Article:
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Home Ownership and Divorce: An Interview with Kurt A. Muller of The Muller Law Firm, LTD.

By Kurt A. Muller

Tell us a little bit about your firm and the areas of law that you practice.

The Muller Firm Ltd. is a full-service law firm and has concentrated in Divorce, Custody and Family Law since 1990. Among the numerous adjuncts to our practice are Estate Planning, Contract Litigation, Real Estate closings, negotiations for Loan Modifications and Bankruptcy.

What are the main options for homeowners who are going through a divorce?

For homeowners going through a divorce there are generally four options:

1) The parties agree to place the property for sale and after absorbing the "costs of sale" (e.g. brokers fees, title insurance, tax/transfer stamps etc.)- using the net equity to satisfy any/all outstanding marital debts, and splitting the remaining surplus, if any, between themselves in an "equitable proportion".
2) One party agrees to keep the home and buys out the other spouse by giving them consideration for this value in the form of a credit against other tangible assets of the estate, for example pension benefits that might otherwise be split according to the number of years the parties were married while the pension plan accrued equity. In this scenario the party retaining title will often be asked to refinance the mortgage so to remove the spouse who is renouncing interest in the property from any further liability under the mortgage or from other suits or liens.
3) Agreeing to "short sale" a property with negative equity (i.e. "underwater") so that both spouses are absolved from any further responsibility after the dissolution of their marriage.
4) One spouse agreeing to take full responsibility for a property either in foreclosure or underwater- with the expectations of being able to correct the situation after the divorce while providing indemnification to the other spouse to hold them harmless from any/all further claims by creditors.

How would you recommend that people in this situation decide whether to keep or sell their home?

For those who are considering a life change, or who are currently embroiled in dissolution proceedings, take heed: In those unfortunate 10% of Illinois divorce actions that actually culminate in a trial- rather than a settlement- trial courts are notoriously insouciant towards micromanaging the homeowners' best interest when compared to achieving a prompt resolution. Consequently, trials generally end with the house being sold irrespective of any creative options that might have better served the parties and/or their finances. Should one find this news disquieting, insist on revisiting your options via an amicable (and less costly) settlement.

What are some of the biggest challenges that homeowners face during a divorce?

Often, divorcing spouses have to think about others than themselves. The biggest concern of all parents is the future and welfare of the children. Will future lodgings accommodate their needs for safety, education and peace of mind?

Are there circumstances when it would be best for people to sell their home and start looking for a new place to live?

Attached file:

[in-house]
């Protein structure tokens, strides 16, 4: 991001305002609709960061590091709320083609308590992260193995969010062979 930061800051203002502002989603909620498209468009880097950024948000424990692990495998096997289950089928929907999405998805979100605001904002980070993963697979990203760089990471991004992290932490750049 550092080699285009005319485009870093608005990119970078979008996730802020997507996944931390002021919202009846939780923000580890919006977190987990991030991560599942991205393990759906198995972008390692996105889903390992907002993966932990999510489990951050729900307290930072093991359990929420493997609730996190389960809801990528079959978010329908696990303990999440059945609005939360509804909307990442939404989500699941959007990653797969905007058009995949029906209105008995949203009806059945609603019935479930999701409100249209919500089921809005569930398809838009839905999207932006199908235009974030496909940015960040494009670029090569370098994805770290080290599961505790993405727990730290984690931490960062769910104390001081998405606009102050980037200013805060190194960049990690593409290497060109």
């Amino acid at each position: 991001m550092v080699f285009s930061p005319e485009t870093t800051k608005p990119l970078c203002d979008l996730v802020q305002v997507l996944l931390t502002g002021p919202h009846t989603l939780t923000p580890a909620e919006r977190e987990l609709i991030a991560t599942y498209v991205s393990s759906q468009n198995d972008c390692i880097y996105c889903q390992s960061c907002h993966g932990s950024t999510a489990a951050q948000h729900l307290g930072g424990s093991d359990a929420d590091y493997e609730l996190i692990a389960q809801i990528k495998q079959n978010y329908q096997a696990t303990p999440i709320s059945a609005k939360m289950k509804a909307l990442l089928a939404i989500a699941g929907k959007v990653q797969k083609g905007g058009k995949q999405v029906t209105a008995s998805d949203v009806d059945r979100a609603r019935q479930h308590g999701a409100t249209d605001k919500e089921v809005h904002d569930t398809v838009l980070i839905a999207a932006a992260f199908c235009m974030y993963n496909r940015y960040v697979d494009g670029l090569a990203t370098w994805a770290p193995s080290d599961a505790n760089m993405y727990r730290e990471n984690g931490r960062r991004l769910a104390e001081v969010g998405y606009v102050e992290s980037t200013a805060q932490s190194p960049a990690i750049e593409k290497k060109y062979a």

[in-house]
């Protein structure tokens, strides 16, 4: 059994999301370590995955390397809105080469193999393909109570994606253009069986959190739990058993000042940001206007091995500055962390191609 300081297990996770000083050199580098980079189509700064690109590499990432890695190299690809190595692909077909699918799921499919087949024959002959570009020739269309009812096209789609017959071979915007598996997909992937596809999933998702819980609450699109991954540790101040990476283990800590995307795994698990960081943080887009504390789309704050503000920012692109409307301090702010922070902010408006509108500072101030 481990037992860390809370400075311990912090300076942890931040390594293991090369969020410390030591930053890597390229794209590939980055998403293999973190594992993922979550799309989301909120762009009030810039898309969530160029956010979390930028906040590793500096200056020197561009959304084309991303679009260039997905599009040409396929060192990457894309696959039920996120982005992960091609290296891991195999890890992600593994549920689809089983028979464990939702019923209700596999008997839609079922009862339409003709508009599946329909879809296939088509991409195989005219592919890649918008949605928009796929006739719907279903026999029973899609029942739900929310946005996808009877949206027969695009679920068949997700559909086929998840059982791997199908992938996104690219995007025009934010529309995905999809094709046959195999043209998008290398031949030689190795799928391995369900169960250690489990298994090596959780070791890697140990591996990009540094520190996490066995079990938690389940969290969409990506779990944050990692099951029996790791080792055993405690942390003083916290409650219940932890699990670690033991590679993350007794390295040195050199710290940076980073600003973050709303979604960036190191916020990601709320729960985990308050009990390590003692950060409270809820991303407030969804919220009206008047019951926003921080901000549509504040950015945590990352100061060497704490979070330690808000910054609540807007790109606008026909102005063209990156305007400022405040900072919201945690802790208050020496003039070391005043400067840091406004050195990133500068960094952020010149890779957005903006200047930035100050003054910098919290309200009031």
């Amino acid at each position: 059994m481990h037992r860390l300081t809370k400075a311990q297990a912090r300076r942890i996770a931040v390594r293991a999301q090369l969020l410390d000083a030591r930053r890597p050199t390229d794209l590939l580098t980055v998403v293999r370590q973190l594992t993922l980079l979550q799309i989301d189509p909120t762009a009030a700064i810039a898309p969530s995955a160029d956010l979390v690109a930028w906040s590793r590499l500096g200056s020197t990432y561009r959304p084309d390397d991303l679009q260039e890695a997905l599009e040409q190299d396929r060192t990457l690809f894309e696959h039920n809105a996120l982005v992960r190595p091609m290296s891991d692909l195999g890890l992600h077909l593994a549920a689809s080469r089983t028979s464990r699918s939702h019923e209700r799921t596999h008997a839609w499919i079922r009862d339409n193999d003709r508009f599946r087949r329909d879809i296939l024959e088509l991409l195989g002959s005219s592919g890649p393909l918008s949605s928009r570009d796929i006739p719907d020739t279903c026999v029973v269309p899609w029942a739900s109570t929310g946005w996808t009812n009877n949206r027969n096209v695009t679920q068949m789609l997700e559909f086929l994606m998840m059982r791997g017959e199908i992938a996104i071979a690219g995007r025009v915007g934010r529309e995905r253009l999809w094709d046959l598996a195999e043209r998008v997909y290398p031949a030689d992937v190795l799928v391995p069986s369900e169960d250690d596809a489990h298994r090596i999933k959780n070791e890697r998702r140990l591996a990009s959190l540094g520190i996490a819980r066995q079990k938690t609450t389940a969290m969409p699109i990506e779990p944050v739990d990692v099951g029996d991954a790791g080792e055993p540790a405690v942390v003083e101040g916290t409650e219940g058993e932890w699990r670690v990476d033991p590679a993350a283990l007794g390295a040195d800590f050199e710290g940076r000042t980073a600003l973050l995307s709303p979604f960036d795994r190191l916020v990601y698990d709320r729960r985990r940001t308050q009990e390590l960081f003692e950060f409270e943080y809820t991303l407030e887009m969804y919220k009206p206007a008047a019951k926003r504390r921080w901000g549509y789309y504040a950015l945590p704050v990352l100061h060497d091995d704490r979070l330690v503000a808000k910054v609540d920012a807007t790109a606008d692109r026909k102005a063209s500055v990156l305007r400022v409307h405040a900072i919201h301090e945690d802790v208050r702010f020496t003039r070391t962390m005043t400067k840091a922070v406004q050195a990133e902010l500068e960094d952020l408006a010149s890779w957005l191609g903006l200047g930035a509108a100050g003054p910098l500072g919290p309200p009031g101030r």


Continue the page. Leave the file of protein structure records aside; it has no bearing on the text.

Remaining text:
In those instances where a couple can no longer afford to keep their home, or where the children's primary care provider can no longer afford the family's former accommodation, with or without child support and/or maintenance- serious thought may have to be given to a sale, a move and renting versus owning a residence. A divorce offers the opportunity to seriously reassess your resources and ability to live within your new means. Take it seriously and regard it gratefully. Second chances in life are rare and someone in a dissolution proceeding may ultimately view these changes as the opportunity to take a new step in the right direction.

After the dust has settled and your divorce is final one may be wondering how this life started anew has affected their credit and the ability to get a new credit, more credit and, perhaps a new car, and/or new home.

From your experience, do you have any advice for recent divorcees who need to buy a new home?

A skilled practitioner should contemplate those needs for his client with the divorce settlement and decree that they've drafted. Provisions should be made to provide for mortgage refinancing to remove the other spouse from obligations attached to a house. And, parties with a superior earning capacity are often required to cooperate in the reestablishment of credit worthiness for the divorced spouse with less income or expectation for future assets. The best advice for these spouses is to start reestablishing credit for themselves in their own name. Get new credit cards. Buy a car on credit. Prove your new worthiness to creditors and yourself.

The longest journey begins with a single step. And many of those steps may be unsteady, but keeping a persistent course should ultimately take you from where you are to where you want to be.

What's the best way for people to contact you and your firm?

For those with questions or comments, please feel free to contact our office. We will be pleased to speak with you.

Kurt A. Muller
The Muller Firm, Ltd.
The Muller Building
110 West Grand Avenue
Chicago, Illinois 60654
(312) 467-6700
kmuller@mullaw.com
www.mullaw.com

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THE MULLER FIRM, LTD.

Phone: 1-312-467-6700

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